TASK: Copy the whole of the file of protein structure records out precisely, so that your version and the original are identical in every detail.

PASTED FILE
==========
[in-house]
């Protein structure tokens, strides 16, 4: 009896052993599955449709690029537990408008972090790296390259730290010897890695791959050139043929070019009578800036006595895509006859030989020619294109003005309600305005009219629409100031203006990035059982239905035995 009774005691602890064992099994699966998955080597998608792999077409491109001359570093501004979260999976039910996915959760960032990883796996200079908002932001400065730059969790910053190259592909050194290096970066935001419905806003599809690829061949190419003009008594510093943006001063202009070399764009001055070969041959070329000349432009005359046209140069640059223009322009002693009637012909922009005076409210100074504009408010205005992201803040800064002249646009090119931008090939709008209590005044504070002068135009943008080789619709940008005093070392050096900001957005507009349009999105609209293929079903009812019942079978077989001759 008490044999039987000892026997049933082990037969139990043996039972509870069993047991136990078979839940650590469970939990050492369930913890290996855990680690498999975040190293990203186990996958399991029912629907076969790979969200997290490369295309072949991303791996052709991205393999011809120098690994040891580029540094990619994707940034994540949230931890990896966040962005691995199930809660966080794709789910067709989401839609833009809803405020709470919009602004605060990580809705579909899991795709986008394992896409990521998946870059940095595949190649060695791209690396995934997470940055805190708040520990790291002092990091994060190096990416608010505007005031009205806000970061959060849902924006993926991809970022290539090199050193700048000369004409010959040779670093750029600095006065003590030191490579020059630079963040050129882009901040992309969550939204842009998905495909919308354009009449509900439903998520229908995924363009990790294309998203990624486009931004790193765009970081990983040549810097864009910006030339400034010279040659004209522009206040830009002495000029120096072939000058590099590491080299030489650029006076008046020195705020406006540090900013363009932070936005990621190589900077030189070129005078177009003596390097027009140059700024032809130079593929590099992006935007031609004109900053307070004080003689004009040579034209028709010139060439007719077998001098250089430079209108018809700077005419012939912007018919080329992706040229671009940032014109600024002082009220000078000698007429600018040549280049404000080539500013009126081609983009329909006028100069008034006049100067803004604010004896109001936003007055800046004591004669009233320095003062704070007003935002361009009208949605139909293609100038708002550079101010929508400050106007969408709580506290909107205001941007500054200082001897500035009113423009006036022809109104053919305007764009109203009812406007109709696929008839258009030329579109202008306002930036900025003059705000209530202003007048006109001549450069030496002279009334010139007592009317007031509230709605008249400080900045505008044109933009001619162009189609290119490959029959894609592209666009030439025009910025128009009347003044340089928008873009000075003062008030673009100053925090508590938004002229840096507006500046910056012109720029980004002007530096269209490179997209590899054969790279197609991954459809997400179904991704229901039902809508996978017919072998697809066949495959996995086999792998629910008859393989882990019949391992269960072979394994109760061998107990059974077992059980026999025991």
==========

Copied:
[in-house]
């Protein structure tokens, strides 16, 4: 009896052993599955449709690029537990408008972090790296390259730290010897890695791959050139043929070019009578800036006595895509006859030989020619294109003005309600305005009219629409100031203006990035059982239905035995 009774005691602890064992099994699966998955080597998608792999077409491109001359570093501004979260999976039910996915959760960032990883796996200079908002932001400065730059969790910053190259592909050194290096970066935001419905806003599809690829061949190419003009008594510093943006001063202009070399764009001055070969041959070329000349432009005359046209140069640059223009322009002693009637012909922009005076409210100074504009408010205005992201803040800064002249646009090119931008090939709008209590005044504070002068135009943008080789619709940008005093070392050096900001957005507009349009999105609209293929079903009812019942079978077989001759 008490044999039987000892026997049933082990037969139990043996039972509870069993047991136990078979839940650590469970939990050492369930913890290996855990680690498999975040190293990203186990996958399991029912629907076969790979969200997290490369295309072949991303791996052709991205393999011809120098690994040891580029540094990619994707940034994540949230931890990896966040962005691995199930809660966080794709789910067709989401839609833009809803405020709470919009602004605060990580809705579909899991795709986008394992896409990521998946870059940095595949190649060695791209690396995934997470940055805190708040520990790291002092990091994060190096990416608010505007005031009205806000970061959060849902924006993926991809970022290539090199050193700048000369004409010959040779670093750029600095006065003590030191490579020059630079963040050129882009901040992309969550939204842009998905495909919308354009009449509900439903998520229908995924363009990790294309998203990624486009931004790193765009970081990983040549810097864009910006030339400034010279040659004209522009206040830009002495000029120096072939000058590099590491080299030489650029006076008046020195705020406006540090900013363009932070936005990621190589900077030189070129005078177009003596390097027009140059700024032809130079593929590099992006935007031609004109900053307070004080003689004009040579034209028709010139060439007719077998001098250089430079209108018809700077005419012939912007018919080329992706040229671009940032014109600024002082009220000078000698007429600018040549280049404000080539500013009126081609983009329909006028100069008034006049100067803004604010004896109001936003007055800046004591004669009233320095003062704070007003935002361009009208949605139909293609100038708002550079101010929508400050106007969408709580506290909107205001941007500054200082001897500035009113423009006036022809109104053919305007764009109203009812406007109709696929008839258009030329579109202008306002930036900025003059705000209530202003007048006109001549450069030496002279009334010139007592009317007031509230709605008249400080900045505008044109933009001619162009189609290119490959029959894609592209666009030439025009910025128009009347003044340089928008873009000075003062008030673009100053925090508590938004002229840096507006500046910056012109720029980004002007530096269209490179997209590899054969790279197609991954459809997400179904991704229901039902809508996978017919072998697809066949495959996995086999792998629910008859393989882990019949391992269960072979394994109760061998107990059974077992059980026999025991």